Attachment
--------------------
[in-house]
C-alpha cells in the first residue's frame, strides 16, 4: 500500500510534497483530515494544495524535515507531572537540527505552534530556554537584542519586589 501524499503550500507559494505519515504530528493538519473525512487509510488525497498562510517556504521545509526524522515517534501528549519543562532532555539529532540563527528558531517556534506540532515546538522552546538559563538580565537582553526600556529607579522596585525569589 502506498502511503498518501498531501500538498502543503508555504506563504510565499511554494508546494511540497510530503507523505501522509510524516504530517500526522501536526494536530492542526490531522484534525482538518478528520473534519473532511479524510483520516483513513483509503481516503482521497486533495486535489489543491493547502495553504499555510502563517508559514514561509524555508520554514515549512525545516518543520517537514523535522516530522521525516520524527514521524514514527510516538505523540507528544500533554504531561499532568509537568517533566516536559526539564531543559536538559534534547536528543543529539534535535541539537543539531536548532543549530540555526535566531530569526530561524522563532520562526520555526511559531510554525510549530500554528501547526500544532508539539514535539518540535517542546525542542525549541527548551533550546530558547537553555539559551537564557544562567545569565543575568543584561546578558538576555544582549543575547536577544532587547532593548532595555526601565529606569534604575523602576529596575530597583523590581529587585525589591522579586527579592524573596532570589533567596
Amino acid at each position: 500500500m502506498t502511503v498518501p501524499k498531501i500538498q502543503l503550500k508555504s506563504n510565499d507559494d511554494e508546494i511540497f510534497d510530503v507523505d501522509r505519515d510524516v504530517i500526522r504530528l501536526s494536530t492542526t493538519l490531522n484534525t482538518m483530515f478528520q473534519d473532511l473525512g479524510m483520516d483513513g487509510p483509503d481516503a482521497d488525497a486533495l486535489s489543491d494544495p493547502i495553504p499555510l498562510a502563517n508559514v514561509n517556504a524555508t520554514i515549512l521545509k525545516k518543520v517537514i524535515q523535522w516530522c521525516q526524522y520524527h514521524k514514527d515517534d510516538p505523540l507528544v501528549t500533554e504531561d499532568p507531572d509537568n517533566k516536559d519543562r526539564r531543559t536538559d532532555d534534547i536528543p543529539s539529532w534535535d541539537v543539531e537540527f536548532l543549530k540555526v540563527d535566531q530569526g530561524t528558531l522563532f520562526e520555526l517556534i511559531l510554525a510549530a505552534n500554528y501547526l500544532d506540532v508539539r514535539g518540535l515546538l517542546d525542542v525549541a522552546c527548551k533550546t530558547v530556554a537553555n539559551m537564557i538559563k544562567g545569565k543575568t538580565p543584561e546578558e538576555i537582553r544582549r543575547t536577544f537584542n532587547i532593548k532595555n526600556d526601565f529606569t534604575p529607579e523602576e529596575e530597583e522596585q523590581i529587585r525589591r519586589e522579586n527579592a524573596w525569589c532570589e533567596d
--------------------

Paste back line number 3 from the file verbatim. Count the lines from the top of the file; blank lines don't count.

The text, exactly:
Amino acid at each position: 500500500m502506498t502511503v498518501p501524499k498531501i500538498q502543503l503550500k508555504s506563504n510565499d507559494d511554494e508546494i511540497f510534497d510530503v507523505d501522509r505519515d510524516v504530517i500526522r504530528l501536526s494536530t492542526t493538519l490531522n484534525t482538518m483530515f478528520q473534519d473532511l473525512g479524510m483520516d483513513g487509510p483509503d481516503a482521497d488525497a486533495l486535489s489543491d494544495p493547502i495553504p499555510l498562510a502563517n508559514v514561509n517556504a524555508t520554514i515549512l521545509k525545516k518543520v517537514i524535515q523535522w516530522c521525516q526524522y520524527h514521524k514514527d515517534d510516538p505523540l507528544v501528549t500533554e504531561d499532568p507531572d509537568n517533566k516536559d519543562r526539564r531543559t536538559d532532555d534534547i536528543p543529539s539529532w534535535d541539537v543539531e537540527f536548532l543549530k540555526v540563527d535566531q530569526g530561524t528558531l522563532f520562526e520555526l517556534i511559531l510554525a510549530a505552534n500554528y501547526l500544532d506540532v508539539r514535539g518540535l515546538l517542546d525542542v525549541a522552546c527548551k533550546t530558547v530556554a537553555n539559551m537564557i538559563k544562567g545569565k543575568t538580565p543584561e546578558e538576555i537582553r544582549r543575547t536577544f537584542n532587547i532593548k532595555n526600556d526601565f529606569t534604575p529607579e523602576e529596575e530597583e522596585q523590581i529587585r525589591r519586589e522579586n527579592a524573596w525569589c532570589e533567596d